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Evolutionary biogeography : an integrative approach with case studies

Author: Juan J Morrone
Publisher: New York : Columbia University Press, ©2009.
Edition/Format:   eBook : Document : EnglishView all editions and formats
Summary:
"Rather than favoring only one approach, Juan J. Morrone proposes a comprehensive treatment of the developments and theories of evolutionary biogeography. Evolutionary biogeography uses distributional, phylogenetic, molecular, and fossil data to assess the historical changes that have produced current biotic patterns. Panbiogeography, parsimony analysis of endemicity, cladistic biogeography, and phylogeography are  Read more...
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Genre/Form: Electronic books
Case studies
Additional Physical Format: Print version:
Morrone, Juan J.
Evolutionary biogeography.
New York : Columbia University Press, ©2009
(DLC) 2008038927
Material Type: Document, Internet resource
Document Type: Internet Resource, Computer File
All Authors / Contributors: Juan J Morrone
ISBN: 9780231512831 023151283X
OCLC Number: 787845131
Description: 1 online resource (xvi, 301 pages) : illustrations, maps
Contents: Cover; Half title; Title; Copyright; Dedication; Epigraph; Contents; Preface; Chapter 1. Introducing Evolutionary Biogeography; What Is Evolutionary Biogeography?; Step 1: Identification of Biotic Components; Step 2: Testing Relationships Between Biotic Components; Step 3: Regionalization; Step 4: Identification of Cenocrons; Step 5: Construction of a Geobiotic Scenario; How to Read this Book; Chapter 2. Basic Concepts; Biogeography; Ecological and Historical Biogeography; Hierarchies and Scales in Biogeography; Biogeographic Patterns; Biogeographic Processes; Biotic Components and Cenocrons. Prediction and RetrodictionBiogeographic Approaches and Methods; Evolutionary Biogeography; For Further Reading; For Discussion; Chapter 3. A Brief History of Evolutionary Biogeography; The Beginnings of Biogeography; Classical Biogeography; Darwinian Biogeography; Extensionists and Other Unorthodox Biogeographers; The New York School of Zoogeography; Centers of Origin; Phylogenetic Biogeography; Panbiogeography; Refuge Theory; Cladistic Biogeography; Panbiogeographers Versus Cladistic Biogeographers; Cenogenesis, Cenocrons, and Horofaunas; Taxon Pulses; Phylogeography; Conclusions. For Further ReadingFor Discussion; Chapter 4. Identification of Biotic Components; Biotic Components; Panbiogeography; Individual Tracks; Generalized Tracks; Nodes; Areas of Endemism; Methods; Minimum-Spanning Tree Method; Case Study 4.1: Biogeography and Evolution of North American Cave Collembola; Case Study 4.2: Distributional Patterns of Mexican Marine Mammals; Track Compatibility; Case Study 4.3: Biogeography of the Subantarctic Islands; Case Study 4.4: Biogeography of the Sierra De Chiribiquete (Colombia); Parsimony Analysis of Endemicity. Case Study 4.5: Biogeography of the Mexican Cloud ForestsCase Study 4.6: Distribution of Butterflies in the Western Palearctic; Endemicity Analysis; Case Study 4.7: Areas of Endemism in Southern South America; Evaluation of the Methods; For Further Reading; Problems; For Discussion; Chapter 5. Testing Relationships Between Biotic Components; Cladistic Biogeography; Taxon-Area Cladograms; Resolved Area Cladograms; General Area Cladograms; Methods; Component Analysis; Case Study 5.1: Cladistic Biogeography of Central Chile; Brooks Parsimony Analysis. Case Study 5.2: Cladistic Biogeography of Afromontane SpidersCase Study 5.3: Biogeographic History of the North American Warm Desert Biota; Three Area Statement Analysis; Case Study 5.4: Cladistic Biogeography of the "Blue Ash" Eucalypts; Tree Reconciliation Analysis; Case Study 5.5: Biogeography of South American Assassin Bugs (Hemiptera); Case Study 5.6: Biogeography of Plant and Animal Taxa in the Southern Hemisphere; Paralogy-Free Subtree Analysis; Case Study 5.7: Biogeography of the Northern Andes; Case Study 5.8: Biogeography of Rhododendron Section Vireya in the Malesian Archipelago.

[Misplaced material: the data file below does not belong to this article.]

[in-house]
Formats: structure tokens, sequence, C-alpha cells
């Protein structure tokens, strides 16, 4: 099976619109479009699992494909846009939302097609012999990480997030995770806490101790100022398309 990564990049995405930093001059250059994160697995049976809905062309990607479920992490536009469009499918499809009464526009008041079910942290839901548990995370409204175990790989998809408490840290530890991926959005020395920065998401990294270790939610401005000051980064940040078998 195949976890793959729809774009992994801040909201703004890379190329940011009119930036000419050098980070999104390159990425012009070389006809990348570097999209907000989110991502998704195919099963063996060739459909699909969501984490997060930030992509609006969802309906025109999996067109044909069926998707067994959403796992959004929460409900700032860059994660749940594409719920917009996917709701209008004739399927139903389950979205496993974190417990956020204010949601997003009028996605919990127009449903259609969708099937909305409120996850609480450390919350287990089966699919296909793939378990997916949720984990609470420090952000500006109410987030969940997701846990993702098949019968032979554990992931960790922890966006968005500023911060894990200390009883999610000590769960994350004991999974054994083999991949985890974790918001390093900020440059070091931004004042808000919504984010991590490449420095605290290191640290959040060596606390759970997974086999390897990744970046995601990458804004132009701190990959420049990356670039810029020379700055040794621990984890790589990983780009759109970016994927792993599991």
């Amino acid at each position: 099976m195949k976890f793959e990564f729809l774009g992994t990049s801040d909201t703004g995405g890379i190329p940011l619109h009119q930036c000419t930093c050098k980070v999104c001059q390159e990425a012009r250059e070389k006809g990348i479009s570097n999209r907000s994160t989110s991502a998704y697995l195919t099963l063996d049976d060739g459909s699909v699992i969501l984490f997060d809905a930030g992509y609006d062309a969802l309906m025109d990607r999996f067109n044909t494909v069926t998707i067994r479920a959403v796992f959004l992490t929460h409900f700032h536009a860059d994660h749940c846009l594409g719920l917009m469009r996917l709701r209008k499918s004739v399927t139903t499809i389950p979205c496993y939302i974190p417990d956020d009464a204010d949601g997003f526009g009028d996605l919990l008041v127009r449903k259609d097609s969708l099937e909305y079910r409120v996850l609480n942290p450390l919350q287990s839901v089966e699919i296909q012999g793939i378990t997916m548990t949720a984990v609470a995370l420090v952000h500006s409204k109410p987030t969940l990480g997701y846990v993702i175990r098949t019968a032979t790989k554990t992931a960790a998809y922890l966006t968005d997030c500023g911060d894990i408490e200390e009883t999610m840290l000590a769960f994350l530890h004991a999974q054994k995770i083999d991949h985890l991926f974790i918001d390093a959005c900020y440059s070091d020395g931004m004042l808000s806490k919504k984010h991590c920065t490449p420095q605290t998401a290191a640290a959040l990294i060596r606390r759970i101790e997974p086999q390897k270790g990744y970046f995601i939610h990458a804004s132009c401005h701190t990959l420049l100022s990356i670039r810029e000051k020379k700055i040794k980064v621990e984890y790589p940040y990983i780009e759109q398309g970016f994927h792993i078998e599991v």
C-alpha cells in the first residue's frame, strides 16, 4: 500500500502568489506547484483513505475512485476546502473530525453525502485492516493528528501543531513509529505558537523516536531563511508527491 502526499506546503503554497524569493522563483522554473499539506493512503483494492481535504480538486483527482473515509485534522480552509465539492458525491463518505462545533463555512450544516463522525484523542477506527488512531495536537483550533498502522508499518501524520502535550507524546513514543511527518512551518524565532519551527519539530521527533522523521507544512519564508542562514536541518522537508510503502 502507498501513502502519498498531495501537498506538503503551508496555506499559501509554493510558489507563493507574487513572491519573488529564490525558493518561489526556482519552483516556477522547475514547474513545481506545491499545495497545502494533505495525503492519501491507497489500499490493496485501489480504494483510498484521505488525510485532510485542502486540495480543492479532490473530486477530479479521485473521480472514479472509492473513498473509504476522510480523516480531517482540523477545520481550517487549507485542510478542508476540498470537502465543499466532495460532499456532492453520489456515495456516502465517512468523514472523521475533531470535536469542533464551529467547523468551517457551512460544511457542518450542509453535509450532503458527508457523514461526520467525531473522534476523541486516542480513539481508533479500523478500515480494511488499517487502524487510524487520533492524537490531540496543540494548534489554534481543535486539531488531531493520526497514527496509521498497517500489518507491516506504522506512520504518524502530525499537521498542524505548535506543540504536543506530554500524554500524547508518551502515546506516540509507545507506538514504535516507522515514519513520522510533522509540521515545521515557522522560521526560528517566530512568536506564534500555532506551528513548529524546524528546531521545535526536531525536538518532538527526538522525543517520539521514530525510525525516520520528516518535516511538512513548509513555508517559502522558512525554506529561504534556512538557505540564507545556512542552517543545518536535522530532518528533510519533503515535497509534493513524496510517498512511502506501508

Responsibility: Juan J. Morrone.

Abstract:

"Rather than favoring only one approach, Juan J. Morrone proposes a comprehensive treatment of the developments and theories of evolutionary biogeography. Evolutionary biogeography uses distributional, phylogenetic, molecular, and fossil data to assess the historical changes that have produced current biotic patterns. Panbiogeography, parsimony analysis of endemicity, cladistic biogeography, and phylogeography are the four recent and most common approaches. Many conceive of these methods as representing different "schools," but Morrone shows how each addresses different questions in the various steps of an evolutionary biogeographical analysis. Panbiogeography and parsimony analysis of endemicity are useful for identifying biotic components or areas of endemism. Cladistic biogeography uses phylogenetic data to determine the relationships between these biotic components. Further information on fossils, phylogeographic patterns, and molecular clocks can be incorporated to identify different cenocrons. Finally, available geological knowledge can help construct a geobiotic scenario that may explain how analyzed areas were put into contact and how the biotic components and cenocrons inhabiting them evolved. Morrone compares these methods and employs case studies to make it clear which is best for the question at hand. Set problems, discussion sections, and glossaries further enhance classroom use."--Publisher's description.

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is well suited for any novice in the field of historic biogeography by providing a broad synopsis and very good introductions to each method. Basic and Applied Ecology

 
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